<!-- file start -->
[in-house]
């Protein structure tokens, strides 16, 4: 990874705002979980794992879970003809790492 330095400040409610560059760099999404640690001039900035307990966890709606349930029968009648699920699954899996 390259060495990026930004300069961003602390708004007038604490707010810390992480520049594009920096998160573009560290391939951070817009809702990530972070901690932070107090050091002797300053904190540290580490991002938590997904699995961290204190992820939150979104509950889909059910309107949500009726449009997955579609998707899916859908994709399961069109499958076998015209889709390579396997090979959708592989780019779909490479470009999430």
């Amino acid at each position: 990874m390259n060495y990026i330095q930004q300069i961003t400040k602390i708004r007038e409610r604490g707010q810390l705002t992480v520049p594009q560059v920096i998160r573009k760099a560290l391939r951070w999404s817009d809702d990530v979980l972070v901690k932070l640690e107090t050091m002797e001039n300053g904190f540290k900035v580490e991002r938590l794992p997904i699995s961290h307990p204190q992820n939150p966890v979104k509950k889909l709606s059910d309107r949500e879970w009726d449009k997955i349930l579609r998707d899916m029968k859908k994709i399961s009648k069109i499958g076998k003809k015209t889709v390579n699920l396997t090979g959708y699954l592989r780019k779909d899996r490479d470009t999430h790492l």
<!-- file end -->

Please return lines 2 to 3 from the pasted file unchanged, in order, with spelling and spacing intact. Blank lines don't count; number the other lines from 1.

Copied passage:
């Protein structure tokens, strides 16, 4: 990874705002979980794992879970003809790492 330095400040409610560059760099999404640690001039900035307990966890709606349930029968009648699920699954899996 390259060495990026930004300069961003602390708004007038604490707010810390992480520049594009920096998160573009560290391939951070817009809702990530972070901690932070107090050091002797300053904190540290580490991002938590997904699995961290204190992820939150979104509950889909059910309107949500009726449009997955579609998707899916859908994709399961069109499958076998015209889709390579396997090979959708592989780019779909490479470009999430």
């Amino acid at each position: 990874m390259n060495y990026i330095q930004q300069i961003t400040k602390i708004r007038e409610r604490g707010q810390l705002t992480v520049p594009q560059v920096i998160r573009k760099a560290l391939r951070w999404s817009d809702d990530v979980l972070v901690k932070l640690e107090t050091m002797e001039n300053g904190f540290k900035v580490e991002r938590l794992p997904i699995s961290h307990p204190q992820n939150p966890v979104k509950k889909l709606s059910d309107r949500e879970w009726d449009k997955i349930l579609r998707d899916m029968k859908k994709i399961s009648k069109i499958g076998k003809k015209t889709v390579n699920l396997t090979g959708y699954l592989r780019k779909d899996r490479d470009t999430h790492l």